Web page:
One of my daughter's favorite movies is Cheaper By the Dozen 2. If you've seen the movie, Steve Martin's character becomes very competitive with an old rival and engages in a family-vs-family competition. The rival is one of those really annoying parents. You know, the ones who over-parent, the ones who won't let the child out of sight, who get onto them if they look like they are having a bad thought, who make sure their children only eat certified organic foods (only the ones that are tasteless), and generally don't know how to let their kids be kids.
For some reason, that stereotype came to mind as I was reading the story of Job. Job is described as a man who was "blameless and upright," who "feared God and shunned evil." But Job is also described as a very active parent. Even once his children are grown enough to have their own places, Job would call them together after a party and, after the fashion of the day, "purify them" because Job thought, "Perhaps my children have sinned, cursing God in their heart" (Job 1:5, HCSB) Apparently, Job did this regularly. As I kid, I always looked at Job like a paranoid mother who sprays you with Lysol every time you came back from a friend's house just to make sure you didn't bring back any germs. But the passage and everything in it stress that Job was a blameless and upright man, that this was right in the eyes of scripture.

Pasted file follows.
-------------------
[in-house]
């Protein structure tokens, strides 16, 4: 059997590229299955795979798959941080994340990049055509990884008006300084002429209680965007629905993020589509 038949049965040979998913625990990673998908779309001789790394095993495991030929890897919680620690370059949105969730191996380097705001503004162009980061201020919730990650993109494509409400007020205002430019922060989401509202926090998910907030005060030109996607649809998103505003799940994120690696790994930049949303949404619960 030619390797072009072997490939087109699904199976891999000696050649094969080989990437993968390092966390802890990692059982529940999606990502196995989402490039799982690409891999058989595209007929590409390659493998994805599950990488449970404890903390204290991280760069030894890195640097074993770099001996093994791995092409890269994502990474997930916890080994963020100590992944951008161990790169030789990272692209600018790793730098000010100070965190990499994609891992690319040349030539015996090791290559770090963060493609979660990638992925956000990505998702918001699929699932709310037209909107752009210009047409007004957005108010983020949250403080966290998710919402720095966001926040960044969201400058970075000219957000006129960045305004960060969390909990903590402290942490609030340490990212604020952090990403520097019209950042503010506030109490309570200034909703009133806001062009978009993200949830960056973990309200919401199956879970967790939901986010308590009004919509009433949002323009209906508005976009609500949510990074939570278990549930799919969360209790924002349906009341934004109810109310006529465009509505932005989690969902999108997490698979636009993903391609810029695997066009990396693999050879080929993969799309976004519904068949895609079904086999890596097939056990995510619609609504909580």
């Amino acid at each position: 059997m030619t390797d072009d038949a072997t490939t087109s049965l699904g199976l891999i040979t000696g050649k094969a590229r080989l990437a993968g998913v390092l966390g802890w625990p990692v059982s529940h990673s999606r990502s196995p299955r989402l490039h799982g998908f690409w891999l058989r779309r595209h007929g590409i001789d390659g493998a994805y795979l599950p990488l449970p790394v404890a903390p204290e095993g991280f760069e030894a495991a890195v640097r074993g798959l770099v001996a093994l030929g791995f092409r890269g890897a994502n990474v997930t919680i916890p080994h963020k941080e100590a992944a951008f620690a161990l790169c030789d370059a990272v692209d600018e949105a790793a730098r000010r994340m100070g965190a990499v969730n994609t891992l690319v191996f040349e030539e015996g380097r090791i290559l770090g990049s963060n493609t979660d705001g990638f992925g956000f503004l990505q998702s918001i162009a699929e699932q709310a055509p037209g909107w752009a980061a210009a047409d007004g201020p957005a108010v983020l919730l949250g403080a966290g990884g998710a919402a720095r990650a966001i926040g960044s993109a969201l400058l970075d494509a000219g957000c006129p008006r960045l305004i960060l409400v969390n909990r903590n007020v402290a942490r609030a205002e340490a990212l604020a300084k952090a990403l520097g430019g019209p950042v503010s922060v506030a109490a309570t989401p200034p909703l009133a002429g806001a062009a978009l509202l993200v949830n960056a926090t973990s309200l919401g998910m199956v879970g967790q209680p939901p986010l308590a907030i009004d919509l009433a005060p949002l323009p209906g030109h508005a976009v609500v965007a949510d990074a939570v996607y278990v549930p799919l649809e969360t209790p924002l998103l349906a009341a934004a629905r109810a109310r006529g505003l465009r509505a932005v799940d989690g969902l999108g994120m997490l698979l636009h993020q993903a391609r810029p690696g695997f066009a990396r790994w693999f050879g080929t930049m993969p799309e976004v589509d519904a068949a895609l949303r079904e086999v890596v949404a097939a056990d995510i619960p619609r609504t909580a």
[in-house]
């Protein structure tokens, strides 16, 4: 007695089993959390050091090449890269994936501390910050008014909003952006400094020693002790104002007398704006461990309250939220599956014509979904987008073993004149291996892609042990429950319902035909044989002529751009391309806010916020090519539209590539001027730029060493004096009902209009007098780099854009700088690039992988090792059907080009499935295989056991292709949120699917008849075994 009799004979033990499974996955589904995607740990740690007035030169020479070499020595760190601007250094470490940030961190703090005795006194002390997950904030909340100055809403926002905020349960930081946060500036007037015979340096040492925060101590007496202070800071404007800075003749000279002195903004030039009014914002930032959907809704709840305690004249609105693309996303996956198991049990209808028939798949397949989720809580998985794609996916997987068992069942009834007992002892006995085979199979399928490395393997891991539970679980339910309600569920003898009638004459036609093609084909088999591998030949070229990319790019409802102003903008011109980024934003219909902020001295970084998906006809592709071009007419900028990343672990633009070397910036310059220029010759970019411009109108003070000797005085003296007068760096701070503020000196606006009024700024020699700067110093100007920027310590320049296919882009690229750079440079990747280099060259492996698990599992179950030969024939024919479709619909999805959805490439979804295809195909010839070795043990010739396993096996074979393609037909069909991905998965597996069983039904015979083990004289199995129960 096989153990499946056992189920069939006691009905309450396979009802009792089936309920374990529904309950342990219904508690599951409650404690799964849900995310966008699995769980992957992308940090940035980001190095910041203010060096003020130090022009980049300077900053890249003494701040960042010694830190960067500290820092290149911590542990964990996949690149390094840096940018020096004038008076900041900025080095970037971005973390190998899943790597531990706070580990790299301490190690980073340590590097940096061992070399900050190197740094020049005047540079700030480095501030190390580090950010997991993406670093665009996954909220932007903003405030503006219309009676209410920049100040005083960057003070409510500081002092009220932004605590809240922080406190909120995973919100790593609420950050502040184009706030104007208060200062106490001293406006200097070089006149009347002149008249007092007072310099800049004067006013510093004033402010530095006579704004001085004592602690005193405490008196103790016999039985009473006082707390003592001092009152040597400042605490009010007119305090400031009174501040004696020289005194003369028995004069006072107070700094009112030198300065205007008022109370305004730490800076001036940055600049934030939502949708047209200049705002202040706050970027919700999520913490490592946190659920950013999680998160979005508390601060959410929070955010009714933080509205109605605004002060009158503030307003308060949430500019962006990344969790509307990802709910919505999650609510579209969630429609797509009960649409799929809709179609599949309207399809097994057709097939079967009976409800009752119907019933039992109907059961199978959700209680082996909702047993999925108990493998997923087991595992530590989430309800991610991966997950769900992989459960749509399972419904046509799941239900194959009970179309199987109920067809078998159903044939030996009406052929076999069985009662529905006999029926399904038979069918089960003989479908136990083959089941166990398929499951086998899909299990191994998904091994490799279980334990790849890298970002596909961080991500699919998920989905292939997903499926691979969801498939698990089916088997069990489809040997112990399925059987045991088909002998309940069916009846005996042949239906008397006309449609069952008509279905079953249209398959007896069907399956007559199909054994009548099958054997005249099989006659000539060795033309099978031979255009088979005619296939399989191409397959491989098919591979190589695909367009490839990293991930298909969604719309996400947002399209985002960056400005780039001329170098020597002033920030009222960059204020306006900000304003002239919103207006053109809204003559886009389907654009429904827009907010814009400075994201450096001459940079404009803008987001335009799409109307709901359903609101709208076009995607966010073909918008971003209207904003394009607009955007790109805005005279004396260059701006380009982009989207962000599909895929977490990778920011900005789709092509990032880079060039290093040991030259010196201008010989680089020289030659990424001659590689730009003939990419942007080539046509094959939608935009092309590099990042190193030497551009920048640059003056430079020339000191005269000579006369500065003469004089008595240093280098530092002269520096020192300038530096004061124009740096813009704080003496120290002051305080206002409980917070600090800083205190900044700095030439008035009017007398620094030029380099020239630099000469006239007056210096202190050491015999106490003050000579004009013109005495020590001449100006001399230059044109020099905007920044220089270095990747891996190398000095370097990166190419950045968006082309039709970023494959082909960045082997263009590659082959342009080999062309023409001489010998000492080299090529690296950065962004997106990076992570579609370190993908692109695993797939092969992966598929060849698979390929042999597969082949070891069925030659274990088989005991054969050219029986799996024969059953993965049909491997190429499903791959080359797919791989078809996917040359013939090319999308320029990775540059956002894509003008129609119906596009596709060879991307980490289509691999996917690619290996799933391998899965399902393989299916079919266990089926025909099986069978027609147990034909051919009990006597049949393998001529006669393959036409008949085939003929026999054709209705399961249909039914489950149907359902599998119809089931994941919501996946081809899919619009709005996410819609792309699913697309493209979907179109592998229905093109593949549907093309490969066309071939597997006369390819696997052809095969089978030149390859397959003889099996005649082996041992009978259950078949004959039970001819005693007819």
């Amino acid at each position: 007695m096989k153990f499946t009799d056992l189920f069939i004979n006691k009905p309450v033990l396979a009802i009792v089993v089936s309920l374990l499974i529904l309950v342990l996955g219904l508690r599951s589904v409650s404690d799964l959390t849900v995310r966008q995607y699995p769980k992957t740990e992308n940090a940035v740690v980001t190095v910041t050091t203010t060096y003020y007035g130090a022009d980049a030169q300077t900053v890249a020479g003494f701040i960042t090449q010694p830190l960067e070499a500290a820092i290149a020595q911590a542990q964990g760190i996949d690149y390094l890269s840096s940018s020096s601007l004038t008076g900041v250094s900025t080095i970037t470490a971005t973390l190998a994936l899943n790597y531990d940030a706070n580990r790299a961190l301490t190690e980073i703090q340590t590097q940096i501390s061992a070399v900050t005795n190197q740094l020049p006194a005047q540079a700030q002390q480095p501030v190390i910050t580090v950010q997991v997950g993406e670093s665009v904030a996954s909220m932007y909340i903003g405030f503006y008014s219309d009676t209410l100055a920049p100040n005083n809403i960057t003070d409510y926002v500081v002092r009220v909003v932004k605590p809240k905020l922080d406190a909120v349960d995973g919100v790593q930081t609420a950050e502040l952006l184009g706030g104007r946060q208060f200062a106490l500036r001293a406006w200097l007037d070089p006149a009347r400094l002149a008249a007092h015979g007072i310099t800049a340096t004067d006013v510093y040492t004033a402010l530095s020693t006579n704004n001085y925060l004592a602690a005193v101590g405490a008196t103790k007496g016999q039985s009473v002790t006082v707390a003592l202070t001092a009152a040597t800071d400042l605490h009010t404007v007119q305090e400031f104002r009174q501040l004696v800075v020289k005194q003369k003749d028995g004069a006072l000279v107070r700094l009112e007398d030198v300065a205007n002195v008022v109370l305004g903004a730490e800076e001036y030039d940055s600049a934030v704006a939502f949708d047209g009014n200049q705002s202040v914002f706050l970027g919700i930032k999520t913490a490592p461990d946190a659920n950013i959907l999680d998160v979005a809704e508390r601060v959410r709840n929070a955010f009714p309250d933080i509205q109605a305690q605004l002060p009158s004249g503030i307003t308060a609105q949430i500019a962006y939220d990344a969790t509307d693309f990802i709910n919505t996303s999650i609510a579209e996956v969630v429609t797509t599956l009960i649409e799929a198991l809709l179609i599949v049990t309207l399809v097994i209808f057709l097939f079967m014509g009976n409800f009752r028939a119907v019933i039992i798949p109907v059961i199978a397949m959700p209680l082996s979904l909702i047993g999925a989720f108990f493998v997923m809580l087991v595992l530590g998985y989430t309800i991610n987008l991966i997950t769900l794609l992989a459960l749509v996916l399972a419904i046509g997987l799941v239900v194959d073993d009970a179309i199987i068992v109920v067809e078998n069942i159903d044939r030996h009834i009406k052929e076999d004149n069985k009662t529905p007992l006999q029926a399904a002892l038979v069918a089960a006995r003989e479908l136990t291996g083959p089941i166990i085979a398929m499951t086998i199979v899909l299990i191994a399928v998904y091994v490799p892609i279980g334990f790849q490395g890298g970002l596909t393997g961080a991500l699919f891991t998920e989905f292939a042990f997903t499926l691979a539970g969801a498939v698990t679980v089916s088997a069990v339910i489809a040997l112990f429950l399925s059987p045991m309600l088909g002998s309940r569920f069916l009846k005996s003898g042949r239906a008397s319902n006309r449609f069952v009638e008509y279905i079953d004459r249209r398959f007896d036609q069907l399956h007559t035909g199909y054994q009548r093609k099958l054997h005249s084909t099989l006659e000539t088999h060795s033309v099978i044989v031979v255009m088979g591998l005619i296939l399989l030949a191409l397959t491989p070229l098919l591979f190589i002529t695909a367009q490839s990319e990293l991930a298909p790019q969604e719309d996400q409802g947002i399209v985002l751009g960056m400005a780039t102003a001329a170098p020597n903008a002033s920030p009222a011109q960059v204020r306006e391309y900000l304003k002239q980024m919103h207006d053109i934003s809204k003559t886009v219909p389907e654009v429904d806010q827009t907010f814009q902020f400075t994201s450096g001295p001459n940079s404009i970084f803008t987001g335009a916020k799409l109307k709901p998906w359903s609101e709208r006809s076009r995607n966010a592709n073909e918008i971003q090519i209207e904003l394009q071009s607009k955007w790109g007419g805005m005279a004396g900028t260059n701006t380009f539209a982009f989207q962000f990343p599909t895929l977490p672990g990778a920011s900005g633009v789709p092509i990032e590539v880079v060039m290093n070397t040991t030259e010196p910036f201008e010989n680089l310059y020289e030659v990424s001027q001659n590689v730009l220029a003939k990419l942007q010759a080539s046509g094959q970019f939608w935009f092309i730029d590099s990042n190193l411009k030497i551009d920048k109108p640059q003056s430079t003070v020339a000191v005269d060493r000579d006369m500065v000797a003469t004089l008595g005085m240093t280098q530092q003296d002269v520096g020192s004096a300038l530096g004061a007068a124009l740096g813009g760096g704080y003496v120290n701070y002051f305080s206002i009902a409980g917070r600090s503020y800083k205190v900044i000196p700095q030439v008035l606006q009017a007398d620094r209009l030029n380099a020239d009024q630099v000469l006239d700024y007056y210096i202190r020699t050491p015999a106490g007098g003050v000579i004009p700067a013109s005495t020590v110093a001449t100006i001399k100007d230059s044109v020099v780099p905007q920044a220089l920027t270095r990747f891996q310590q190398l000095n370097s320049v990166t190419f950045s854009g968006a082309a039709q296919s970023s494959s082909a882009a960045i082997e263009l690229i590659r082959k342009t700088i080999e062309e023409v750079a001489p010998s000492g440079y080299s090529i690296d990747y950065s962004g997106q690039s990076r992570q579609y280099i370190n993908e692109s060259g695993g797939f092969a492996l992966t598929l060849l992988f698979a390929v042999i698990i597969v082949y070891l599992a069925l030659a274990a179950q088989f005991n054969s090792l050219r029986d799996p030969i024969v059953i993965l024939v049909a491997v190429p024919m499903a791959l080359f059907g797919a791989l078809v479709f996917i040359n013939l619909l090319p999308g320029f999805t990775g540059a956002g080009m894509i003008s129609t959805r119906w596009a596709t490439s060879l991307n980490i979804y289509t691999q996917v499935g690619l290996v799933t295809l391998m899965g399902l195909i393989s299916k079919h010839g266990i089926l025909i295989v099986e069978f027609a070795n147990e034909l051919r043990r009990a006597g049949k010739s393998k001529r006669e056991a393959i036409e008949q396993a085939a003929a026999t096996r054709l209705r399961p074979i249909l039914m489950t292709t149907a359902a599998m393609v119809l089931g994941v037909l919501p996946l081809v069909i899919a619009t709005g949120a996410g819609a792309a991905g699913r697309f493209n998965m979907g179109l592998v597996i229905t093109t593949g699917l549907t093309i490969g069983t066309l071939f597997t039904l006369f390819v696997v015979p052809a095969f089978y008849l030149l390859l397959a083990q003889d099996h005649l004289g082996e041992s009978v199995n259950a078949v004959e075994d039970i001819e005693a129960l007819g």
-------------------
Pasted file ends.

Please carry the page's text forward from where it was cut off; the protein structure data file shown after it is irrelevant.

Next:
When Job purified his children, he wasn't just trying to make sure that all of the rituals were performed so that they would technically be ok with God. Job was interceding on their behalf, offering burnt offerings for each of them as a mediator and as the one responsible for their upbringing. Job was concerned about the attitudes of their heart and their relationship with God ("cursing God in their heart"). As parents, we have the same obligation that Job had to intercede for our children, to pray for them, seeking God's best for them and, I think, letting them see us do it. We should be concerned about the way our children relate to God and certain that they have been taught what it looks like to be humble and contrite before God.
Unceasing prayer and continuously teaching our children the things of God is not over-parenting. In fact, anything less is under-parenting. Whether they want it or not, our children need it.